Tags: Google, organic search, Search engine optimization, search marketing, SEO
Post Panda (Google’s one-year-old revolutionary search ranking algorithm that has upended old-style SEO), optimizing individual pages is more difficult and less effective than it was before Panda. Google now pays more attention to overall site cleanliness and architecture. And duplicate content is ever more problematic. The larger and more complex your environment, the harder it is to present an optimized site. That’s where content analytics–the science of understanding your content and gleaning actionable insights from it–is essential to effective web publishing post Panda.
You do the keyword research. You use the research to build your content strategy and information architecture. You write compelling copy and complement it with relevant and engaging imagery, all with the best SEO practices in mind. You build the page and embed SEO-enhanced YouTube videos into it. You incorporate social rating and sharing throughout the page. You blog and tweet about the page as soon as it’s launched, using relevant keywords and hash tags. In short, you do everything right. So why is your page not ranking?
A common reason: there are other pages in your environment optimized for the same keywords. Especially in large corporate settings, the main culprit to SEO failure is duplicate content. Often this is old junk that is just sitting on a server getting in the users’ way. More importantly, the old stuff is taking up slots in Google’s index, distracting the algorithm in its attempt to rank your content. Even if the old stuff was never optimized, these pages have links into them that should be pointing to your optimized experiences.
What’s the solution? Clean house. Find and retire old, duplicate content. Redirect retired URLs to their appropriate newer experiences (making sure to use 301 permanent redirects, which pass link juice). If you have internal links to the older experiences, point them at your newer pages with the appropriate anchor text—especially on your home page. If you need to retain the old content for legal reasons, de-index it. And govern your site going forward to ensure that you don’t create duplicates in the future.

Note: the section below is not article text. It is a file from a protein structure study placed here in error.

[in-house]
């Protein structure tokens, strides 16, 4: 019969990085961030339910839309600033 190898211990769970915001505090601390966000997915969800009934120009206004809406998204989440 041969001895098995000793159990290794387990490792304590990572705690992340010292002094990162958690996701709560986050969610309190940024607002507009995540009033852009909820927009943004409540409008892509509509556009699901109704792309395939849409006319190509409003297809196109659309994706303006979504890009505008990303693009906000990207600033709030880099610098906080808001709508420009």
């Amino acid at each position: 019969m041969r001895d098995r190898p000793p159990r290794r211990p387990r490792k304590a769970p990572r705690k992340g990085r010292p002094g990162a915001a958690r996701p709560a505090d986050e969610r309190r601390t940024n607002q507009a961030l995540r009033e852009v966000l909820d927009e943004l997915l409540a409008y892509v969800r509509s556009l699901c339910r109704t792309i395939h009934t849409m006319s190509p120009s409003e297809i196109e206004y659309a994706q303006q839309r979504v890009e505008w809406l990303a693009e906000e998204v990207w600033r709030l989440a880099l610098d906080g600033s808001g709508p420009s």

I know what you’re thinking. That’s easier said than done, right? The larger and more complex your enterprise, the more difficult it is to build a content inventory. Building an intelligent content inventory—what we call an audit in content strategy land—is even more challenging. If two apparent duplicates are owned by different business units, how do you decide which one stays and which one goes? Once you have an audit, how do you govern new content creation?
Your time and attention won’t allow me to answer all these questions, at least not in any detail. My main point in this blog is to get you thinking about the questions and give you a sense of how important it is to start answering them. I also wanted to point you towards a few resources that can guide you to the right answers.
- Auditing your content: To get started with content auditing and strategy, I recommend Content Strategy for the Web by Kristina Halvorson and Melissa Rach. In this second edition, the authors have written the definitive guide to building content audits as foundational components to corporate content strategy.
- Building a strategy: Once you have an audit, the main way to govern content is to let the data answer your questions for you. Using the methods I outline in an article in the current issue of Contents Magazine, keyword demand and audience analysis help you understand how to prioritize your content efforts.
- Choosing the right tools: In large organizations, building a comprehensive audit without the right tools is a fool’s errand. In IBM, we use two primary tools to help us with auditing: Covario and Acrolinx IQ. Covario is a web service that helps us audit pages in our environment and discover apparent duplicates and untapped keyword opportunities. Acrolinx IQ is a content quality tool that can help us govern content and publish only the highest quality, optimized content. In the age of Panda, content quality and optimization are converging.
- Using the right metrics: As Mike likes to point out, these methods help you make your best guess on how to build better content. You need to iterate on the content you choose to nurture using A/B testing, and referral, bounce and engagement data help you tune your content. Mike’s book Do it Wrong Quickly is still the best source for this information.
On the post-Panda web, content strategy is the new SEO. It’s no longer an option to optimize pages in a vacuum. You need to optimize your site as a whole. Using content analytics, audits are the key way you do this, providing answers to a host of questions about how to improve your site’s search optimization and overall effectiveness.
James Mathewson is the global search strategy lead and co-author of the book Audience, Relevance and Search: Targeting Web Audiences with Relevant Content. The views expressed here are his own and not IBM’s.